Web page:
WWPN of FC ports in Open Firmware

Port and node WWNs of FC ports can be found very easily in the Open Firmware, even when the ioinfo command is no longer available, as is the case with new POWER9 firmware. The hardware structure of a POWER system is available in the Open Firmware in the form of a device tree. Hardware components such as PCI bridges, processors and PCI cards are represented as device nodes in this tree. With the command “dev /” you can access the device nodes, starting with the root node (“/” or slash):

0 > dev /  ok
0 >

In the device tree you can navigate with the commands dev, ls and pwd similar to the Unix file system. An ls on the root node shows all available device nodes (as well as some “package nodes” which are not discussed here). The hierarchy is visualized in the device tree by indenting the device nodes:

0 > ls 
0000020939c0: /ibm,serial
000002094ae8: /chosen
000002094d60: /packages
000002094e58:   /disassembler
...0000020af578: /cpus
0000020b5200:   /PowerPC,POWER7@0
...
0000020ba640: /memory@0
...
00000226cad0: /pci@800000020000120
00000229d750:   /pci@0
0000022a0018:     /pci@2
0000022a28e0:       /ethernet@0
0000022b4a28:       /ethernet@0,1
0000022c6b70:     /pci@4
0000022c9438:       /ethernet@0
0000022db580:       /ethernet@0,1
000002277fd8: /pci@800000020000121
0000022ed7d0:   /fibre-channel@0
0000023026e0:     /fp
000002303240:     /disk
000002304de0:     /tape
000002306270:   /fibre-channel@0,1
00000231b180:     /fp
00000231bce0:     /disk
00000231d880:     /tape
...
ok
0 >

The example output shows 2 FC ports. Both FC ports are children of the device node pci@800000020000121, which can be found directly under the root node /. With the command “dev / pci@800000020000121” we first navigate to this node and then display the child or child nodes using “ls“:

0 > dev /pci@800000020000121  ok
0 > ls
0000022ed7d0: /fibre-channel@0
0000023026e0:   /fp
000002303240:   /disk
000002304de0:   /tape
000002306270: /fibre-channel@0,1
00000231b180:   /fp
00000231bce0:   /disk
00000231d880:   /tape
ok
0 >

We next move into the device node of the first FC port fiber-channel@0, with the command “pwd” we check briefly the position in the device tree and then use “ls” to look at the available subnodes:

0 > dev fibre-channel@0  ok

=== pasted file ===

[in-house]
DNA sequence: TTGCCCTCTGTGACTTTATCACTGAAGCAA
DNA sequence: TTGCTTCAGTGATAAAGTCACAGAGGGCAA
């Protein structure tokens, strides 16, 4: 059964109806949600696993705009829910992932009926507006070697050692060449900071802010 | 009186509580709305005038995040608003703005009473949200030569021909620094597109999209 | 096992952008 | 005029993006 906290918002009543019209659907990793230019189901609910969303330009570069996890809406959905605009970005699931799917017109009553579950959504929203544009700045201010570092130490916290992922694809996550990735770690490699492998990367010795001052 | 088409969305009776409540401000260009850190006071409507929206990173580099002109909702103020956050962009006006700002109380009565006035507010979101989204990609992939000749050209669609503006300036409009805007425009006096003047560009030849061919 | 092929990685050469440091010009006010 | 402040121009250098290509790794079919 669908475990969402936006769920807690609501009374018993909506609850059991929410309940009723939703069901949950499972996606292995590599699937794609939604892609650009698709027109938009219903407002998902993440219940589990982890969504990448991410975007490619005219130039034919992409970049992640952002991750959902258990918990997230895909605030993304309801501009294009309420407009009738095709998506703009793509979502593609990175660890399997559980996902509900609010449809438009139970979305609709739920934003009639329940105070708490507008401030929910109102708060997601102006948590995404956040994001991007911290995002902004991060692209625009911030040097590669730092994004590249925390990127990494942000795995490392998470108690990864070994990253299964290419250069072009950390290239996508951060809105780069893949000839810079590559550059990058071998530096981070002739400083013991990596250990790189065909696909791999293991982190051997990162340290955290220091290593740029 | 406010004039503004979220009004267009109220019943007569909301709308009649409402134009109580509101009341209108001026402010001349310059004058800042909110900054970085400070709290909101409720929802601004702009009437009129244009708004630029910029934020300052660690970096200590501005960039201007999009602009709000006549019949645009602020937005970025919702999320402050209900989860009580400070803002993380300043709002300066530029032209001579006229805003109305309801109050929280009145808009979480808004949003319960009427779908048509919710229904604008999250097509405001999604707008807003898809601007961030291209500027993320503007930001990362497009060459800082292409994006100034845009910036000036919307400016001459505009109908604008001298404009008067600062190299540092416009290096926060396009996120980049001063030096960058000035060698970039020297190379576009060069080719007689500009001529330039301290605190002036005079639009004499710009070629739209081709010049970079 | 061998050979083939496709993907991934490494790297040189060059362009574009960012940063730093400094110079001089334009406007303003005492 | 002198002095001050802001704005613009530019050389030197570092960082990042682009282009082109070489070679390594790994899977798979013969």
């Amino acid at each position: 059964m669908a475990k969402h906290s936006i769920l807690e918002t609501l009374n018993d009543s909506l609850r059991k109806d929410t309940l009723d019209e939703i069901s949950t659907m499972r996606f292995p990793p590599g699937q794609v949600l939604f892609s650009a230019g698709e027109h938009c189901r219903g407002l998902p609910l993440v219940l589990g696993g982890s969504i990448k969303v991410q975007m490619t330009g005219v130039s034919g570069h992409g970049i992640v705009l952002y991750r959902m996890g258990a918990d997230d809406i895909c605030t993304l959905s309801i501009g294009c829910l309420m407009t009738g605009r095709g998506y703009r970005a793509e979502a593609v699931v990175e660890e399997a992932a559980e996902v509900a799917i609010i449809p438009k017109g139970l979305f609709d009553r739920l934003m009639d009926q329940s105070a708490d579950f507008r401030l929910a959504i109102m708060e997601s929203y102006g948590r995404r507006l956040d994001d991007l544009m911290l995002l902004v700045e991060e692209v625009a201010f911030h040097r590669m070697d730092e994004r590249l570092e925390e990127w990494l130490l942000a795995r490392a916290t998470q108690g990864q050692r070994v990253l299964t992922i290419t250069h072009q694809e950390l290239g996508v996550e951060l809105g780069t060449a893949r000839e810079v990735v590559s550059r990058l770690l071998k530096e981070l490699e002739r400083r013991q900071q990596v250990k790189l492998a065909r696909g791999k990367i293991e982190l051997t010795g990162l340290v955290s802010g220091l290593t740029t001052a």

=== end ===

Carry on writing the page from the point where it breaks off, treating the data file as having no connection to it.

0 > pwd /pci@800000020000121/fibre-channel@0 ok
0 > ls
0000023026e0: /fp
000002303240: /disk
000002304de0: /tape
ok
0 >

Each device node has a number of properties, which depend on the type of the underlying hardware component. The properties of a device node can be displayed with the command “.properties” (the command name begins with a “.“):

0 > .properties
ibm,loc-code            U5802.001.008C110-P1-C2-T1
vendor-id               000010df
device-id               0000f100
...
name                    fibre-channel
...
manufacturer            456d756c 657800
copyright               436f7079 72696768 74202863 29203230 30302d32 30313220 456d756c 657800
device_type             fcp
model                   10N9824
...
port-wwn                10000000 c9b12345
node-wwn                20000000 c9b12345
...
ok
0 >

In addition to the location code, the port WWN (port-wwn) and the node WWN (node-wwn) are displayed.

If you would like to know more about the structure of WWNs, please refer to the article:  Numbers: FC World Wide Names (WWNs)

Of course, you can also find out the MAC address of an ethernet port in the same way. With “dev ..” you can move up one level in the device tree, just like in a Unix file system. But you can also abbreviate and go straight to the top, which we do here in the following. Then we display all available device nodes again:

0 > dev /  ok
0 > ls 
...
00000226cad0: /pci@800000020000120
00000229d750:   /pci@0
0000022a0018:     /pci@2
0000022a28e0:       /ethernet@0
0000022b4a28:       /ethernet@0,1
0000022c6b70:     /pci@4
0000022c9438:       /ethernet@0
0000022db580:       /ethernet@0,1
...
ok
0 >

As an example, we select the device node /pci@800000020000120/pci@0/pci@2/ethernet@0.1 and again let us display the properties:

0 > dev /pci@800000020000124/pci@0/pci@2/ethernet@0,1  ok
0 > pwd /pci@800000020000124/pci@0/pci@2/ethernet@0,1 ok
0 > .properties
ibm,loc-code            U5802.001.008C110-P1-C4-T2
vendor-id               00008086
device-id               000010bc
...
name                    ethernet